Conventional greenhouses rely on natural gas designs to keep them warm in the winter. Although heat can be felt during the winter months in an unheated greenhouse, the ground will still become very cold and most plants will hibernate or die.
Solar greenhouses use thermal banking designs to create a sustainable approach to growing all year long. Thermal banking is simply storing energy (heat) that is available and using it in various ways at a later date. A thermal banking greenhouse uses passive solar design and other innovative techniques to trap and save the excess heat that is normally ventilated out of a greenhouse and transfers it through a ventilation system to heat the greenhouse in different ways.
Steven Schwen from Lake City, Minnesota has created a thermal banking greenhouse at his Earthen Path Organic Farm. He collects and stores the heat from the sun and uses it to heat the ground underneath his garden beds during the cold winter months. Using one long pitched glazed roof that allows the hottest air to be trapped at the highest point of a ridged compartment, he can control if the heat is ventilated or suctioned out and into his ground heating system. Digging 3 foot deep trenches allowed him to place the heating source right under his garden beds keeping them warm all winter long. This has allowed him to use the sun to his advantage all year and not have to rely on unsustainable heating sources.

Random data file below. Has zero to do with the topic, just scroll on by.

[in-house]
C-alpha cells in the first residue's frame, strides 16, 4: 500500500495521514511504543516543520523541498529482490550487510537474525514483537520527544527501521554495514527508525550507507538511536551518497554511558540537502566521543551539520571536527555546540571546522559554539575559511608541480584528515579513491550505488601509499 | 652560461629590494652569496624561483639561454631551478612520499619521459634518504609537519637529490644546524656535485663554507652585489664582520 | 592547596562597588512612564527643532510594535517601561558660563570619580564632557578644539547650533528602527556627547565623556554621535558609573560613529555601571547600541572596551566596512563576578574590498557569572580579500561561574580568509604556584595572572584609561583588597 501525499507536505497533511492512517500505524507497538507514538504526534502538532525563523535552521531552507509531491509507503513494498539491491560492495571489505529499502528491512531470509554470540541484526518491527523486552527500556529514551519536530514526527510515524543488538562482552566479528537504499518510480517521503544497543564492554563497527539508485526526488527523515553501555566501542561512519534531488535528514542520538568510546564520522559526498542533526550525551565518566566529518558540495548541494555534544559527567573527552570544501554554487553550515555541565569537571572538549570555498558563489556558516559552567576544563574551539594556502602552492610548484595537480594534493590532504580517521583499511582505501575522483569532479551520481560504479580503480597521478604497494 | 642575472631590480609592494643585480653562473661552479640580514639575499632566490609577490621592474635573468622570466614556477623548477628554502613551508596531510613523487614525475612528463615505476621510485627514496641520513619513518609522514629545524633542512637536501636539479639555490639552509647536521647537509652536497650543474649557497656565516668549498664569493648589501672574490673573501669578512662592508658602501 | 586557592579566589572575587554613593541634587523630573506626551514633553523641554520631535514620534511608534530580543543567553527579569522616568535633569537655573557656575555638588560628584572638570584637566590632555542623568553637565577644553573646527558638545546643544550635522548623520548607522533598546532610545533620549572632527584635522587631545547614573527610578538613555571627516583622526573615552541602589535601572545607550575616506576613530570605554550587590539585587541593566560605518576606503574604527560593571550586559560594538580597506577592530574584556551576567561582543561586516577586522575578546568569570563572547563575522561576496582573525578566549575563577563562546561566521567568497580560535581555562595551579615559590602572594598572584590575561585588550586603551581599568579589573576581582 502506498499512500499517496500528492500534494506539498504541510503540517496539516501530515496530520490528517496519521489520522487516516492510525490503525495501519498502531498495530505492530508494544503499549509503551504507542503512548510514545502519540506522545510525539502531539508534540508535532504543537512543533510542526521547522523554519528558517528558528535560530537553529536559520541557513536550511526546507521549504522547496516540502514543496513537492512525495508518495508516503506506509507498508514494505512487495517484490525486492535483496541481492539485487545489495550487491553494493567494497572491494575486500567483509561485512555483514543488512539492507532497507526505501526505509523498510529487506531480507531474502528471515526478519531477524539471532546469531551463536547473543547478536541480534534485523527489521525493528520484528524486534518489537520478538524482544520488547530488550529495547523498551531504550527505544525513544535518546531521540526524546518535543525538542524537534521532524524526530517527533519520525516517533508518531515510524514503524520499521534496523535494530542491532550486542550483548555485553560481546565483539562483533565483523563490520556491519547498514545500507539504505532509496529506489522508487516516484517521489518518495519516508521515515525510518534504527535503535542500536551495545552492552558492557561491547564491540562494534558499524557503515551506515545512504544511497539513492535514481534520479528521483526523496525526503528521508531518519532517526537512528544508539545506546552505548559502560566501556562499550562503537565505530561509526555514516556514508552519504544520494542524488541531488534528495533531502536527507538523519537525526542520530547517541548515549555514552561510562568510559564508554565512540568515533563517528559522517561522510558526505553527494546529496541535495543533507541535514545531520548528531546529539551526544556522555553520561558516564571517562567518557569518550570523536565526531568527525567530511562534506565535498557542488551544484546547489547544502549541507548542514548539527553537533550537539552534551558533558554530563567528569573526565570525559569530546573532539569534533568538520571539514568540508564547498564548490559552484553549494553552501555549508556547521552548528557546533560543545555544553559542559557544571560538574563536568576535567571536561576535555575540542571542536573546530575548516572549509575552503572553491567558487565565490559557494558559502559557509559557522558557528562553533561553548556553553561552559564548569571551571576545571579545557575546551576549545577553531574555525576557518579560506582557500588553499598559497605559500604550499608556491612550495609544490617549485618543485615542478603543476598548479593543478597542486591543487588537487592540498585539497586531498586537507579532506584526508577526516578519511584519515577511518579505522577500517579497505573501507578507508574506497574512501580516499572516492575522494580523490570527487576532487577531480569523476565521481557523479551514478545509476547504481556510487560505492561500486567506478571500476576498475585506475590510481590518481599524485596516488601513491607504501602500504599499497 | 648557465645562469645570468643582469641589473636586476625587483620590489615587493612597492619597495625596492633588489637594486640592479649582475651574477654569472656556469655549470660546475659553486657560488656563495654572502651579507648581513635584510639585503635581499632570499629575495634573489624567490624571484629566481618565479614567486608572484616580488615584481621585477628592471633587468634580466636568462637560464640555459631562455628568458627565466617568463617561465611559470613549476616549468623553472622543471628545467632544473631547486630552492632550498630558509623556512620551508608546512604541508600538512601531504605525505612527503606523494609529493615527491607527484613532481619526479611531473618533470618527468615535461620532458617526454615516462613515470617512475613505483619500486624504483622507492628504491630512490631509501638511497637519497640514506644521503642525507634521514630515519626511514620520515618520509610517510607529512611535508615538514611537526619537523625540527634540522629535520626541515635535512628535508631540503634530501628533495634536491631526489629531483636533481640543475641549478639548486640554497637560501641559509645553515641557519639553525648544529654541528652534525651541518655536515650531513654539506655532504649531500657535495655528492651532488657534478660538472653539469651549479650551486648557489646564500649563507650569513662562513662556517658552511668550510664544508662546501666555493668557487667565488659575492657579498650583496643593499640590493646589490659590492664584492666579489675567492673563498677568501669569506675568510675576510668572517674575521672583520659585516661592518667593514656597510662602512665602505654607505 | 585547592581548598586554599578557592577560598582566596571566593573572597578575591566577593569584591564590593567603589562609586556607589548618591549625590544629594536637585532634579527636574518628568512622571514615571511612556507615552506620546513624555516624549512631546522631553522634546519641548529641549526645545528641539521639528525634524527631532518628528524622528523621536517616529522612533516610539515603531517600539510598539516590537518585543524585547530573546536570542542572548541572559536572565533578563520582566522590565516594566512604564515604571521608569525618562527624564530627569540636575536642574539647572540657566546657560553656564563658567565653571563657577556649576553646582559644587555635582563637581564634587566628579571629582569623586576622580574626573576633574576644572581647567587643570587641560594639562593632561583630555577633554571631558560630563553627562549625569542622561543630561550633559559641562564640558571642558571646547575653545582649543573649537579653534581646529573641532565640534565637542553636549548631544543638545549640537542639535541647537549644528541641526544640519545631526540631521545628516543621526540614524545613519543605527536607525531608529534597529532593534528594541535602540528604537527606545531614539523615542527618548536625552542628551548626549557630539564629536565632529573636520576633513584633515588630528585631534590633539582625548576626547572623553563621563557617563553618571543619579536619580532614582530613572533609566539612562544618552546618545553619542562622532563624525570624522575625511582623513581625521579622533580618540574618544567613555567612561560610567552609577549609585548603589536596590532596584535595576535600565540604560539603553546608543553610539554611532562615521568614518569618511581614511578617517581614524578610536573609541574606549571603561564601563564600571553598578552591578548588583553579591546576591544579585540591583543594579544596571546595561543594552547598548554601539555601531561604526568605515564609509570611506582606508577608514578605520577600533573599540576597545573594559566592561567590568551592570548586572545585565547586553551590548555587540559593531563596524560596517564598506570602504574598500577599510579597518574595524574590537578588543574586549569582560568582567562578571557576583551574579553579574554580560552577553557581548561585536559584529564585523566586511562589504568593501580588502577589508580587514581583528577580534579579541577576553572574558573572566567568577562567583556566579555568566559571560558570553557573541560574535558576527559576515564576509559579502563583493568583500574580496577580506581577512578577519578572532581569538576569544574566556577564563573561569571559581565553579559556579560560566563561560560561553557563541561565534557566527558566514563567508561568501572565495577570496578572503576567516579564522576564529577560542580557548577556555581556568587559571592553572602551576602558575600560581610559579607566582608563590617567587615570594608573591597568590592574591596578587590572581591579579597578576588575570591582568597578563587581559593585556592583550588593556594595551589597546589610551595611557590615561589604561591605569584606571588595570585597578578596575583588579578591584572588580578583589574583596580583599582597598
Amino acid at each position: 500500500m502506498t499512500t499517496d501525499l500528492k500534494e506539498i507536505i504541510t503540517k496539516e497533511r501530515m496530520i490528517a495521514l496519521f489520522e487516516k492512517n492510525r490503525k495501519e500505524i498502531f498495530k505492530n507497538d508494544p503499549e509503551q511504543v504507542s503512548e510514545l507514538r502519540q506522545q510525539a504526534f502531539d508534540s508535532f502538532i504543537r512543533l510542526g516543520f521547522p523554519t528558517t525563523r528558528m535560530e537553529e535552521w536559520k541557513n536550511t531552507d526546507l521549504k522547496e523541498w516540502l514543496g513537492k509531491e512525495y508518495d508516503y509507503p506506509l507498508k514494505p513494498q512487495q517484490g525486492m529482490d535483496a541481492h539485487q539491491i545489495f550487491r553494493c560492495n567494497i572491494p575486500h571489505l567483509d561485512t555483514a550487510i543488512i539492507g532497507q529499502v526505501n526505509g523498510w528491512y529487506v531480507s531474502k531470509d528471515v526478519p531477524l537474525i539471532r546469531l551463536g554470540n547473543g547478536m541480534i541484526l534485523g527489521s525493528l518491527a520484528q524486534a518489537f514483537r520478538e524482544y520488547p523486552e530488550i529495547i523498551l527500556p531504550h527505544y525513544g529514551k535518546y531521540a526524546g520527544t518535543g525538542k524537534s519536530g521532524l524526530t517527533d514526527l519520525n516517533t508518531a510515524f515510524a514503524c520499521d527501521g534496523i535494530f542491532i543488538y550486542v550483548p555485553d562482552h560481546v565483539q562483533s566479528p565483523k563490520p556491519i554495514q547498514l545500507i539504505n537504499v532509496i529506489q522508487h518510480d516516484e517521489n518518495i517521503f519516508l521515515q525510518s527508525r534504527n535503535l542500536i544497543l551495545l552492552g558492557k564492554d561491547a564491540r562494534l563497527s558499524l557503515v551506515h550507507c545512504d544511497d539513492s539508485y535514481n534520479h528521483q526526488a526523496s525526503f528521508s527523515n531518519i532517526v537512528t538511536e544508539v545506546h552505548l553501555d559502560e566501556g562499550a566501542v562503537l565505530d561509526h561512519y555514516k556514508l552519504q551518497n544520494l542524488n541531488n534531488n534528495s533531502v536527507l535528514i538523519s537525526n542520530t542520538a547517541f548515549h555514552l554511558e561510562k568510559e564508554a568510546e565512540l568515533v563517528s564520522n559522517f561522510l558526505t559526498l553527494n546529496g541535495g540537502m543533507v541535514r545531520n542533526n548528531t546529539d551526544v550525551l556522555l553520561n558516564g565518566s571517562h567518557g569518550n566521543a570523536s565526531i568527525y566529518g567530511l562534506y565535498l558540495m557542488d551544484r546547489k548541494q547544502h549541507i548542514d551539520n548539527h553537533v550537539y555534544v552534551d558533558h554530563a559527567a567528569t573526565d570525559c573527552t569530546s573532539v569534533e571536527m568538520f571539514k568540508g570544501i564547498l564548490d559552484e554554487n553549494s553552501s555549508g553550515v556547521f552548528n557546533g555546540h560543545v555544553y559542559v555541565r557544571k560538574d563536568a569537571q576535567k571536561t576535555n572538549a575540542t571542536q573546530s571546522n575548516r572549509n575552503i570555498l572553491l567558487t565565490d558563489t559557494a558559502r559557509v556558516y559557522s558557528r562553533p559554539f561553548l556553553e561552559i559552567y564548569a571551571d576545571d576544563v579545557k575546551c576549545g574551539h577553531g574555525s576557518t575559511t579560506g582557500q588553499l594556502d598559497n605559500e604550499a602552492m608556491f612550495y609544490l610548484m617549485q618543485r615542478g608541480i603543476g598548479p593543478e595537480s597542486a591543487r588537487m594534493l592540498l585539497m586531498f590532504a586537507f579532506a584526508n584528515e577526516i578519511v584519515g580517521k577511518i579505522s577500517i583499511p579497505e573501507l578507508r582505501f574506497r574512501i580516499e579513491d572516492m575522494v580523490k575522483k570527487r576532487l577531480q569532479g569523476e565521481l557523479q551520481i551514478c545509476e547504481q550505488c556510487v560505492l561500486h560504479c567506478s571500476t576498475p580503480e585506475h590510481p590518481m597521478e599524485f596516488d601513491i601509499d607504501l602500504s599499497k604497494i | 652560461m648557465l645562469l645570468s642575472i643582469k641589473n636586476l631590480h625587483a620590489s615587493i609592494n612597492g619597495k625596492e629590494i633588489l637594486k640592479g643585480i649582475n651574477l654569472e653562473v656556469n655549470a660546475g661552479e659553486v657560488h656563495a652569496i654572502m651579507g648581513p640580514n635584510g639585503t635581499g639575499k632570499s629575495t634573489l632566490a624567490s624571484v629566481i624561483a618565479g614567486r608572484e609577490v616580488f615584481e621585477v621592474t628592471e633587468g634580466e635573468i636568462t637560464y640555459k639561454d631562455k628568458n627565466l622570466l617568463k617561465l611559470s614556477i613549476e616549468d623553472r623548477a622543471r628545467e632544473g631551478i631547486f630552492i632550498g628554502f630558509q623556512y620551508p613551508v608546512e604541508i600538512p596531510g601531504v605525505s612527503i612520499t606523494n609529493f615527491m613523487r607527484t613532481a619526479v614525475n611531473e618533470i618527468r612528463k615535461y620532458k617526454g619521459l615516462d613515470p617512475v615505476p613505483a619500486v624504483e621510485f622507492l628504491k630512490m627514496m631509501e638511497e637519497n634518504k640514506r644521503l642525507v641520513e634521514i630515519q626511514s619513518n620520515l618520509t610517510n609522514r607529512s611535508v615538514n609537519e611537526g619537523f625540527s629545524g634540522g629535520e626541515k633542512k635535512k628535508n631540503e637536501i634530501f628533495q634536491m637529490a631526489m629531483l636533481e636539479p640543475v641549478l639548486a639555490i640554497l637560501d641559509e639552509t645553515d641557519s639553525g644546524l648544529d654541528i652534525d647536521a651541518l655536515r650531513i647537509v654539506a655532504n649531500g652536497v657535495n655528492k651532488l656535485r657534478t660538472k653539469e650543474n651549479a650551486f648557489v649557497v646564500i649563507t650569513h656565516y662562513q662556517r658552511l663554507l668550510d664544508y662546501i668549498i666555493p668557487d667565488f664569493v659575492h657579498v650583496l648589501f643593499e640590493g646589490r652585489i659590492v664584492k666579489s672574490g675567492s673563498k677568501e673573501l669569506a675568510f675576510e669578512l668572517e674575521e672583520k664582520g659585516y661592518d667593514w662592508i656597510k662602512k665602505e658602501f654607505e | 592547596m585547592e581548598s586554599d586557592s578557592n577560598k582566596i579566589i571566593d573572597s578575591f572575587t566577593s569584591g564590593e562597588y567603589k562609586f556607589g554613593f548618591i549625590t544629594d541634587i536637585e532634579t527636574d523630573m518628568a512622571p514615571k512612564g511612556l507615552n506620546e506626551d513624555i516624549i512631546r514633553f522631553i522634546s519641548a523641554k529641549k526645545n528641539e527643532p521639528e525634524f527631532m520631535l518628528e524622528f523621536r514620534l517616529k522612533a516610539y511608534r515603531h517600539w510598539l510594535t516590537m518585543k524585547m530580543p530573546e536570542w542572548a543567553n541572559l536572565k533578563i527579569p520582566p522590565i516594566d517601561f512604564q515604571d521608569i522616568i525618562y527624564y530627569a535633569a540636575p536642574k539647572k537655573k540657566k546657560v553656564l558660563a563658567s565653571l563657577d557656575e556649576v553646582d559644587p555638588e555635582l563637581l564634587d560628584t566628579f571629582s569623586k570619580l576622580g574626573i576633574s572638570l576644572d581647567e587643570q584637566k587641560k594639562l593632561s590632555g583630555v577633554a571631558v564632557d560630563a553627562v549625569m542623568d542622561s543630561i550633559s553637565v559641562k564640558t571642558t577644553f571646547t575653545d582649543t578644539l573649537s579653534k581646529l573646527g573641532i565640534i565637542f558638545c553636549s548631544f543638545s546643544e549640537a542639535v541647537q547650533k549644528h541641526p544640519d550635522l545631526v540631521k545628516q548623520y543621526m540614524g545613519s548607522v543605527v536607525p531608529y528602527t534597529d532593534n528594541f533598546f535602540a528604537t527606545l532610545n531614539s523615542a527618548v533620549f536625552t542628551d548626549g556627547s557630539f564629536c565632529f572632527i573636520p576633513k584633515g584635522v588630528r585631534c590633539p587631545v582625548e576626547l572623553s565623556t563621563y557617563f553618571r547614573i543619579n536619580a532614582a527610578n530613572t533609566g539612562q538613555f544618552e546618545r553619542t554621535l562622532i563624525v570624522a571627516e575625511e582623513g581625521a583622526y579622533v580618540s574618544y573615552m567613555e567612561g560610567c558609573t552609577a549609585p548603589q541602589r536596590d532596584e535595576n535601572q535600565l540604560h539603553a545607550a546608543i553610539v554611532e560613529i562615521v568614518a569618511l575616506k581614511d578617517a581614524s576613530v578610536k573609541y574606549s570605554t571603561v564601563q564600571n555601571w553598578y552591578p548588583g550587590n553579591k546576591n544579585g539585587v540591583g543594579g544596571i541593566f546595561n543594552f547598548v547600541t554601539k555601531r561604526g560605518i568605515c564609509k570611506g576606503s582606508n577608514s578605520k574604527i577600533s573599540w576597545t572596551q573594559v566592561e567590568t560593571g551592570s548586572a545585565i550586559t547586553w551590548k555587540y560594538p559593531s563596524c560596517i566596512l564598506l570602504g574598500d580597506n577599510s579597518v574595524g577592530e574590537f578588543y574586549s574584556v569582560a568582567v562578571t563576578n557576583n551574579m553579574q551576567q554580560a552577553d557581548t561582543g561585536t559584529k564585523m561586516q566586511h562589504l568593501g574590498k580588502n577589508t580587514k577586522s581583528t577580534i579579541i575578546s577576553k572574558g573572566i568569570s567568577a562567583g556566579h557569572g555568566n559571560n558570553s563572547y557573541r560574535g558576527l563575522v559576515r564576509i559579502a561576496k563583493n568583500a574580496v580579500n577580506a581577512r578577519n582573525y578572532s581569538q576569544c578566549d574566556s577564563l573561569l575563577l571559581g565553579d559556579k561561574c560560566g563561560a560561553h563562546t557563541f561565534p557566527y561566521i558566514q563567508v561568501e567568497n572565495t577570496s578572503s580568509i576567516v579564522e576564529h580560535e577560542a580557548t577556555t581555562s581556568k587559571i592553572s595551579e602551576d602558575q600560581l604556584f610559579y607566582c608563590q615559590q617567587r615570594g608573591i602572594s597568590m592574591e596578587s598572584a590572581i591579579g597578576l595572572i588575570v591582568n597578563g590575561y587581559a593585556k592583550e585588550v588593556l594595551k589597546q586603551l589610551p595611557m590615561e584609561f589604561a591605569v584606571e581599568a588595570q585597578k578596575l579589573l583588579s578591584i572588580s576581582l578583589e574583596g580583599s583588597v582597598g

One other passive solar techniques that Schwen used was solar orientation. He knew that if he built his greenhouse with the long pitched glazed roof oriented East to West, he would be able to take advantage of the solar heat absorption all year long, even at the sun’s lowest point in the winter. Conventional greenhouses orient their placement North to South which only benefits the house fully in the warmer season.
Schwen also used recycled materials to fill in some of the trenches and cover the heating tubes. The soil used to fill in the beds was mixed with composted manures from his farm, peat moss and sand for the perfect water and air percolation. Soil thermometers that reach up to 20 inches deep will monitor the temperature of the soil to keep track of the heat during a regular season and try to understand how to mimic the same patterns in the winter months. A thermometer was also placed in the hot air compartment to tell the fan when to start blowing the air if it raised past a certain temperature.
Schwen’s greenhouse was partly funded by SARE’s Farmer-Rancher Grants program and has allowed him to prolong his growing season while lowering his energy costs. It is a great example of a sustainable greenhouse design. -KATIE FLYNN